Eliminating Distracting Elements: Creative Use Of Depth Of Field
One of the best ways of eliminating distracting elements behind a subject is to throw them out of focus. When you first study the fundamentals of photography, you learn that a large lens aperture like f/2.8 or f/4 produces shallow depth of field—meaning the background is more blurred, like in (#1)—and a small lens aperture such as f/22 or f/32 increases depth of field so the elements in the background are sharper and more defined, as in (#2). This is true, but it’s not the whole story. In order to use depth of field in such a way that you can eliminate distracting objects behind a subject, you have to understand that there are four factors that influence depth of field.
1. Lens aperture: Large apertures mean less depth of field and small apertures produce more depth of field.
2. Focal length of the lens: Wide angle lenses have much more depth of field than telephoto lenses even if they are used at the same lens aperture.
3. The distance from the subject to the camera: The closer the camera is to the foreground, the less depth of field you have. Conversely, as you move back from the subject, you gain depth of field.
4. The distance from the subject to the background: The further away the subject is from the background, the more the background is out of focus. As the subject gets close to the background, the more it is defined.
All four of these factors work together every time you take a picture. For example, when I photographed Rexie, my Great Pyrenees, last winter (#3), I wanted the entire background out of focus. I didn’t want any of the trees or fences in the background to be defined because I felt they would detract from the powerful stance of the dog. To completely blur out the background, I used three of the four depth of field factors in my favor: I shot this with a 500mm lens, I used the largest aperture, which is f/4, and the background was quite a distance away. Rexie wasn’t close to me—I’d say he was about 80 ft away—but three out of four factors produced a portrait with a complementary and unobtrusive background.
By comparison, I took (#4) with a 24–105mm lens set at 82mm. Right off the bat this would produce more depth of field than I had with the 500mm telephoto. Next, the background trees were fairly close to Rexie, and the lens aperture was f/8. Here again are three factors that meant the depth of field would be significantly more than in (#3) and as you can see, the background keeps pulling your eye away from my subject.
The two outdoor portraits of a little girl illustrate a similar point. I like the inclusion of the flowers in (#5) but the branches in the background are distracting. This is a good example of eliminating elements in the background that are less than ideal. I took the picture with a 70mm focal length and f/11. In (#6) I made three changes: I used a larger lens aperture of f/3.2, I moved closer, and I zoomed the lens to 200mm. Again, three out of four depth of field factors worked in my favor to make the background go completely out of focus.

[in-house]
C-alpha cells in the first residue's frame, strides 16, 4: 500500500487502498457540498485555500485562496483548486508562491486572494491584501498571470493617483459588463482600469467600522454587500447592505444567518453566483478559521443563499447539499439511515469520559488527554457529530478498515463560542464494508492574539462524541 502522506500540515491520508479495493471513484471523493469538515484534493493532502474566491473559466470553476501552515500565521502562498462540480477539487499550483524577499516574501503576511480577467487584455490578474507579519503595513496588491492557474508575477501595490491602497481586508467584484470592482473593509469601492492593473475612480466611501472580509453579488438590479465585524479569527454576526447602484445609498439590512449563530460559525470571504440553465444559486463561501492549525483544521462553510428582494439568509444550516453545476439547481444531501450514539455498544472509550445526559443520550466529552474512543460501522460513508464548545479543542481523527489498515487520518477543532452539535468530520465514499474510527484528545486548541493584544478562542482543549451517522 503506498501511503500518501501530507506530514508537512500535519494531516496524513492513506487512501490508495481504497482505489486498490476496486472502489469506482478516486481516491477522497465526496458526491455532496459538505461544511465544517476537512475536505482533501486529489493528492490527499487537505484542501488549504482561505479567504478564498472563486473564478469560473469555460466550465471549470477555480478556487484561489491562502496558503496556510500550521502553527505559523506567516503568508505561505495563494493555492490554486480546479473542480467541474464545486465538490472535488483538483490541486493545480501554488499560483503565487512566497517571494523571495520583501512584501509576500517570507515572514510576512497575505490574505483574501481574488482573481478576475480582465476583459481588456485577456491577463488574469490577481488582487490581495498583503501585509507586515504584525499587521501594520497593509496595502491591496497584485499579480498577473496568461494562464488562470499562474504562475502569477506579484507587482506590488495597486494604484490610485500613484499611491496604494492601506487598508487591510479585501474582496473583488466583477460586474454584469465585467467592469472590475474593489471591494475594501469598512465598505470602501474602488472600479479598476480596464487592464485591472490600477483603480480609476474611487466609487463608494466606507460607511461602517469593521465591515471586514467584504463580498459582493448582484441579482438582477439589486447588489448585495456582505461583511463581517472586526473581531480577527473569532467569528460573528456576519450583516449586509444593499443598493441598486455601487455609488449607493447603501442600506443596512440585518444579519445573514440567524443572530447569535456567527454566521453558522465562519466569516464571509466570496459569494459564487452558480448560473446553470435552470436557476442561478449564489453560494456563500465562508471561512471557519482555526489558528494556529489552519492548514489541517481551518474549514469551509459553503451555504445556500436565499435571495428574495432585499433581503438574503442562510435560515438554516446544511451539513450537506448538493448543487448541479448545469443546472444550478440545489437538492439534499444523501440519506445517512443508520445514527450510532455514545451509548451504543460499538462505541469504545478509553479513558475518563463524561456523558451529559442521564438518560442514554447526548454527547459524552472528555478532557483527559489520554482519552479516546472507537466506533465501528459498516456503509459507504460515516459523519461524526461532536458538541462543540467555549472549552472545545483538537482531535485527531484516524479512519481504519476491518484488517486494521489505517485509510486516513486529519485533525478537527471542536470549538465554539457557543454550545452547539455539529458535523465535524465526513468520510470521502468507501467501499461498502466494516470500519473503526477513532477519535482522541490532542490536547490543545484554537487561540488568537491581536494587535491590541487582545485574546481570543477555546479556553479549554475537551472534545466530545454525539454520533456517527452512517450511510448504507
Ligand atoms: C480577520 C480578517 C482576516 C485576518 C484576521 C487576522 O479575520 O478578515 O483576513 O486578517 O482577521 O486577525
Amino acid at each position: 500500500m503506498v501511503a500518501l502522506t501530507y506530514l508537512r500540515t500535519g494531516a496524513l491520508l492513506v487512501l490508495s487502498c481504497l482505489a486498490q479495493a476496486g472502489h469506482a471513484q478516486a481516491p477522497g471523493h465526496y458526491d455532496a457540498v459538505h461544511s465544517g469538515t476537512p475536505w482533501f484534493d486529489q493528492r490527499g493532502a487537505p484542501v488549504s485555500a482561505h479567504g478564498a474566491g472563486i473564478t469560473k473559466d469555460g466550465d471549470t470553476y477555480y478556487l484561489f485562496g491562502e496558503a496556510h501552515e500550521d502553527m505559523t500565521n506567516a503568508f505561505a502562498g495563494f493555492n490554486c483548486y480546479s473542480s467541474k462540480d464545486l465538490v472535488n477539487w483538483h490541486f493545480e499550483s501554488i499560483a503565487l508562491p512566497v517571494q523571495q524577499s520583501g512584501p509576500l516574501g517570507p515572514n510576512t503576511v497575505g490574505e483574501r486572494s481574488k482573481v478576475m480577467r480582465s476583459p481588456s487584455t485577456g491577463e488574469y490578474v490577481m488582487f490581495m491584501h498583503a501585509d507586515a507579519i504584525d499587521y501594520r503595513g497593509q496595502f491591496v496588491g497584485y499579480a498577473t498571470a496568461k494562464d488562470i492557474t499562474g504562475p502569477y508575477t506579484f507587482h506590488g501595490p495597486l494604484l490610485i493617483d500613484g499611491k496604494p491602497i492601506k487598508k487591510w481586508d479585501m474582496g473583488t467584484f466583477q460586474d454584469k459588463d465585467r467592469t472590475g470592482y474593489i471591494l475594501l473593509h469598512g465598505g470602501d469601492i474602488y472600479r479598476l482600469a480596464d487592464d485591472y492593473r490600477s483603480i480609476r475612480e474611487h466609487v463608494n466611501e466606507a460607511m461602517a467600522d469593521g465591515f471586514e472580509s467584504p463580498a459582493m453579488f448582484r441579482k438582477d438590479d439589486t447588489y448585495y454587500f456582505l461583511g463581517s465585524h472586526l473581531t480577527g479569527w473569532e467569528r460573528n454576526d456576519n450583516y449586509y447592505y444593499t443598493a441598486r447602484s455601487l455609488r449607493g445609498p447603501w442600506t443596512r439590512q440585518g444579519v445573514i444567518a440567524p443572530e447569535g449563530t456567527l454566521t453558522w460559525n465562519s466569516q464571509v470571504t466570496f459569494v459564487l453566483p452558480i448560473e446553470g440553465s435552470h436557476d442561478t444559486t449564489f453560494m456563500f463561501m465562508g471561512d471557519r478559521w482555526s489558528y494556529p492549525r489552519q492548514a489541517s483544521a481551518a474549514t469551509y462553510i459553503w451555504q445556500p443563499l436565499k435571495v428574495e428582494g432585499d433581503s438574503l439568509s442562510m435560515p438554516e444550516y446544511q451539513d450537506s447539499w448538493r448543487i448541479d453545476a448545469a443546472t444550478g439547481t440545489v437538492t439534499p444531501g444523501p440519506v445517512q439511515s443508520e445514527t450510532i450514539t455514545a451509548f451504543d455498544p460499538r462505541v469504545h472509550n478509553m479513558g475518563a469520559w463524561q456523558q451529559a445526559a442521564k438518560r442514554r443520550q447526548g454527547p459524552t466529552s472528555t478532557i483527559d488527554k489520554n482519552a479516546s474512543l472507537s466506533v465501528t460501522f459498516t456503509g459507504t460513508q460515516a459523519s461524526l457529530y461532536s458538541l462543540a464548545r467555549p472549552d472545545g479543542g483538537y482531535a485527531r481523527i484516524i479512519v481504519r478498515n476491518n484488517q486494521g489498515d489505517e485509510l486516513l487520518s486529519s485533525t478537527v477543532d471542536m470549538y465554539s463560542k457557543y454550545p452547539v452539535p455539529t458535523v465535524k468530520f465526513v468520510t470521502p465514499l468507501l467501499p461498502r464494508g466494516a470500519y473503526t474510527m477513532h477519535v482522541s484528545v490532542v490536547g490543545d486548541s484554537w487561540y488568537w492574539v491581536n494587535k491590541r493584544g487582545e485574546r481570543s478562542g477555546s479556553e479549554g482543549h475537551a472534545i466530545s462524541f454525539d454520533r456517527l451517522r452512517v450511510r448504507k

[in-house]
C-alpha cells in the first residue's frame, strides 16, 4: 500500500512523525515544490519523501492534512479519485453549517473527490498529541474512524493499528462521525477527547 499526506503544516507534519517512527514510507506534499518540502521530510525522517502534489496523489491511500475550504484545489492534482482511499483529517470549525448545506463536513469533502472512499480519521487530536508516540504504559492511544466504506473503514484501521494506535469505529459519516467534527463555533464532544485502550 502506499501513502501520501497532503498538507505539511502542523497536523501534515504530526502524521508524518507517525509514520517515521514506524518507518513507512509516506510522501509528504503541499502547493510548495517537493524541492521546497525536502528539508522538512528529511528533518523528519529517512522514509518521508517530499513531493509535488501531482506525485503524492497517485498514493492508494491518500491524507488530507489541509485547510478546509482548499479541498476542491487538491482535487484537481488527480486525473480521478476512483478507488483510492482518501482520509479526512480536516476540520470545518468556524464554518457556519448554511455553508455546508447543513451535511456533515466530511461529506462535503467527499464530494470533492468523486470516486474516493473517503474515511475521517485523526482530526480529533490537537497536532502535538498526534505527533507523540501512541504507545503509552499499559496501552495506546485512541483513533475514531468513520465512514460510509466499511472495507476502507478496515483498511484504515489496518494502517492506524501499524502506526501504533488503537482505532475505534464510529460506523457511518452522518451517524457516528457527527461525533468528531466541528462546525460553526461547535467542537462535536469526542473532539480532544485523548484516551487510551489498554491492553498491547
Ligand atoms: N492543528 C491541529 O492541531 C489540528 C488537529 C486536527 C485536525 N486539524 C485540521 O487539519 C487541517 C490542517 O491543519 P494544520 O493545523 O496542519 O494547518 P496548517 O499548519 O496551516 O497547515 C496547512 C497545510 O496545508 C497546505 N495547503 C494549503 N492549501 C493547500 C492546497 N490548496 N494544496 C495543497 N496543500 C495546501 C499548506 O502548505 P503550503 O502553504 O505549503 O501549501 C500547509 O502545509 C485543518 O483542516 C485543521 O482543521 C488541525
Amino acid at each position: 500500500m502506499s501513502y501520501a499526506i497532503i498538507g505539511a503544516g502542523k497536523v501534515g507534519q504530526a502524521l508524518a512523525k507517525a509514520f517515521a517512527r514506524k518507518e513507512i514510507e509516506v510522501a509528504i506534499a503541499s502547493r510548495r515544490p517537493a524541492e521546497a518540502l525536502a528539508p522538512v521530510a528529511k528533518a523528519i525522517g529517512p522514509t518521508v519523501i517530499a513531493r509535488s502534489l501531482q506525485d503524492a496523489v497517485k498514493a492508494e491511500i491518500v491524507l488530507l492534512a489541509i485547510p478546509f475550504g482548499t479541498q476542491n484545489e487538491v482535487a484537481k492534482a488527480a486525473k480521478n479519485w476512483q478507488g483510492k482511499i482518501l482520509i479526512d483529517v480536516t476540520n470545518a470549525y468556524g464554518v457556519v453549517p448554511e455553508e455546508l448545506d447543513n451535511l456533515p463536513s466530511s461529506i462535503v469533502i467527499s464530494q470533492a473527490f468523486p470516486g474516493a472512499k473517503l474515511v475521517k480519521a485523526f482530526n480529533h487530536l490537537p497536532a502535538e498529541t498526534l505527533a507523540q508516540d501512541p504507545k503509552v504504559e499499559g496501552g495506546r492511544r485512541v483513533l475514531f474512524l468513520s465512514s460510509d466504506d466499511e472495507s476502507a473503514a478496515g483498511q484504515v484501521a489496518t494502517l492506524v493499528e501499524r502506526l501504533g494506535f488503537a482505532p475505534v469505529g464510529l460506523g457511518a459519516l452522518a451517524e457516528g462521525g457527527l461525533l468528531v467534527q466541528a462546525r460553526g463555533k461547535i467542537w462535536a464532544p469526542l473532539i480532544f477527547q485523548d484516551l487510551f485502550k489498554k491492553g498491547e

Would only one of the factors have done the same thing? For example, if I only opened the lens to f/3.2? No, I would not have gotten such an out of focus, complementary background.
Look at the background behind the roseate spoonbill in (#7). It is visually annoying, to be honest. The branches are too defined and they divert our attention from the bird. Why did this happen? I used a 500mm lens and my lens aperture, while not wide open, was fairly large at f/7.1. That’s only two factors. I wasn’t physically close to the bird and the background was only 20-25 ft away. This wasn’t far enough to be out of focus. I only had two depth of field factors working for me in this case, and that wasn’t enough.
The clouded leopard I photographed at the Nashville zoo (#8), was taken with the same 500mm lens, and the aperture was set to f/4. The background was approximately the same distance from the cat as the mangrove trees were from the roseate spoonbill. The reason why the background is so much more out of focus in the zoo is because the distance from the camera to the subject was much closer. I was about 15 ft from the cat, but when I shot the bird from a boat I was about 40 ft distant. Again, I had three depth of field factors working for me: the long telephoto, the large lens aperture, and the close proximity to the leopard.
When a subject is close to the background you can’t eliminate it by manipulating depth of field. You have to use another method, whether it is digital (such as Photoshop) or something else. In the picture of a caterpillar photographed in front of a plant (#9), the subject was only inches away from the background leaves and therefore they are clearly defined. In addition, because I wanted to use a small aperture to capture enough depth of field on the insect, there was no way I could blur the leaves. Therefore, I used a technique that is very effective when photographing small subjects. I make a large print (13x19” or even larger) of out of focus foliage. I photograph a plant or tree in muted light so the soft green colors don’t have a lot of harsh contrast. I then mount the print on a piece of foam core, and then when I shoot a subject like this caterpillar, I place the mounted print behind it. When I close the lens aperture down to gain depth of field on the insect, the background stays beautifully out of focus (#10), and therefore very complementary and non-distracting. Any distracting elements in the background are instantly eliminated.